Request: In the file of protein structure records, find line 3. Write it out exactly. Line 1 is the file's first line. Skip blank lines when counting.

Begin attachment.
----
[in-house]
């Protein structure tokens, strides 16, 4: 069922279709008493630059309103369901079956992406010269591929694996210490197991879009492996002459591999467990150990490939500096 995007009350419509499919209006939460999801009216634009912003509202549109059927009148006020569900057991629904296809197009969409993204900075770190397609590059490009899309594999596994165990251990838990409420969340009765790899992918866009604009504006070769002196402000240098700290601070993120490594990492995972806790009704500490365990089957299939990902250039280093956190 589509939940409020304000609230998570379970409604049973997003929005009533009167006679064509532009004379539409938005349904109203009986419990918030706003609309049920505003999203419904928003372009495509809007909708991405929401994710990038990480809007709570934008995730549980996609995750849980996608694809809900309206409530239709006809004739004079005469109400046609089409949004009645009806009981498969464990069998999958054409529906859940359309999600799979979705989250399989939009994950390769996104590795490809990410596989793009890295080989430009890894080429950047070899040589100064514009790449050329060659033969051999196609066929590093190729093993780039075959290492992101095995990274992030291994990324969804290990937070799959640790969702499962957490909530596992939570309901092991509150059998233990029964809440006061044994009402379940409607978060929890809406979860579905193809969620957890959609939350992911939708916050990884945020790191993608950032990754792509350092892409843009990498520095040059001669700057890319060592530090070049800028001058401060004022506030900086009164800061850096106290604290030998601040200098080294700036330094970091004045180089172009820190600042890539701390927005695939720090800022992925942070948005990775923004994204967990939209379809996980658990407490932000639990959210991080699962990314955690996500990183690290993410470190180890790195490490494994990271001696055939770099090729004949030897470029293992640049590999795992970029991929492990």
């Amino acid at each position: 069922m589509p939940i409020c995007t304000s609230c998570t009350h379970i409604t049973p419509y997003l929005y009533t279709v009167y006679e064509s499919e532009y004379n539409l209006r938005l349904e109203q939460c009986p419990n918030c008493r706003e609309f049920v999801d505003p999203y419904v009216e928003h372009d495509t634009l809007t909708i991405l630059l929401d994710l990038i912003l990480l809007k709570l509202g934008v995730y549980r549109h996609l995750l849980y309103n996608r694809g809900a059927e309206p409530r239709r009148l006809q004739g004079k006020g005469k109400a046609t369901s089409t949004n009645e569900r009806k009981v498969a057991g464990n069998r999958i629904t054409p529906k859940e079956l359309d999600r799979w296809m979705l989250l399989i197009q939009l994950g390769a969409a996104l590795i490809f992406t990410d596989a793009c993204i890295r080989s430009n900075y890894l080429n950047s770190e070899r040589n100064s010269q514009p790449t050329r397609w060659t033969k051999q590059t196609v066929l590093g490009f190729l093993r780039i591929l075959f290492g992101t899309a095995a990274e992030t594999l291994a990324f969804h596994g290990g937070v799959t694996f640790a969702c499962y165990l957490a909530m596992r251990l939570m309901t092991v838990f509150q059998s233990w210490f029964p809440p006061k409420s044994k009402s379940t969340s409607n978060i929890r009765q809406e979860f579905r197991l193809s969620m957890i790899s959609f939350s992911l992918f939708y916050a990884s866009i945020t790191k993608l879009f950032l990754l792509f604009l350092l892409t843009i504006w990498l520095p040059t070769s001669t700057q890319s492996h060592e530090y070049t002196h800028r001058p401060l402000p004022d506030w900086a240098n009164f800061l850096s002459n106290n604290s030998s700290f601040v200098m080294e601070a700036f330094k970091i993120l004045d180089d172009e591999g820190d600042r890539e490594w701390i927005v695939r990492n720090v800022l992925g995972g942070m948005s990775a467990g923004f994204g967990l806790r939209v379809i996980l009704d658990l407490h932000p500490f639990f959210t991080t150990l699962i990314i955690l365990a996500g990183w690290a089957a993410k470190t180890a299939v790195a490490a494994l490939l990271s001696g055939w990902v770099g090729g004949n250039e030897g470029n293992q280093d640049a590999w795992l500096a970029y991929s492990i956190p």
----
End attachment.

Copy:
């Amino acid at each position: 069922m589509p939940i409020c995007t304000s609230c998570t009350h379970i409604t049973p419509y997003l929005y009533t279709v009167y006679e064509s499919e532009y004379n539409l209006r938005l349904e109203q939460c009986p419990n918030c008493r706003e609309f049920v999801d505003p999203y419904v009216e928003h372009d495509t634009l809007t909708i991405l630059l929401d994710l990038i912003l990480l809007k709570l509202g934008v995730y549980r549109h996609l995750l849980y309103n996608r694809g809900a059927e309206p409530r239709r009148l006809q004739g004079k006020g005469k109400a046609t369901s089409t949004n009645e569900r009806k009981v498969a057991g464990n069998r999958i629904t054409p529906k859940e079956l359309d999600r799979w296809m979705l989250l399989i197009q939009l994950g390769a969409a996104l590795i490809f992406t990410d596989a793009c993204i890295r080989s430009n900075y890894l080429n950047s770190e070899r040589n100064s010269q514009p790449t050329r397609w060659t033969k051999q590059t196609v066929l590093g490009f190729l093993r780039i591929l075959f290492g992101t899309a095995a990274e992030t594999l291994a990324f969804h596994g290990g937070v799959t694996f640790a969702c499962y165990l957490a909530m596992r251990l939570m309901t092991v838990f509150q059998s233990w210490f029964p809440p006061k409420s044994k009402s379940t969340s409607n978060i929890r009765q809406e979860f579905r197991l193809s969620m957890i790899s959609f939350s992911l992918f939708y916050a990884s866009i945020t790191k993608l879009f950032l990754l792509f604009l350092l892409t843009i504006w990498l520095p040059t070769s001669t700057q890319s492996h060592e530090y070049t002196h800028r001058p401060l402000p004022d506030w900086a240098n009164f800061l850096s002459n106290n604290s030998s700290f601040v200098m080294e601070a700036f330094k970091i993120l004045d180089d172009e591999g820190d600042r890539e490594w701390i927005v695939r990492n720090v800022l992925g995972g942070m948005s990775a467990g923004f994204g967990l806790r939209v379809i996980l009704d658990l407490h932000p500490f639990f959210t991080t150990l699962i990314i955690l365990a996500g990183w690290a089957a993410k470190t180890a299939v790195a490490a494994l490939l990271s001696g055939w990902v770099g090729g004949n250039e030897g470029n293992q280093d640049a590999w795992l500096a970029y991929s492990i956190p």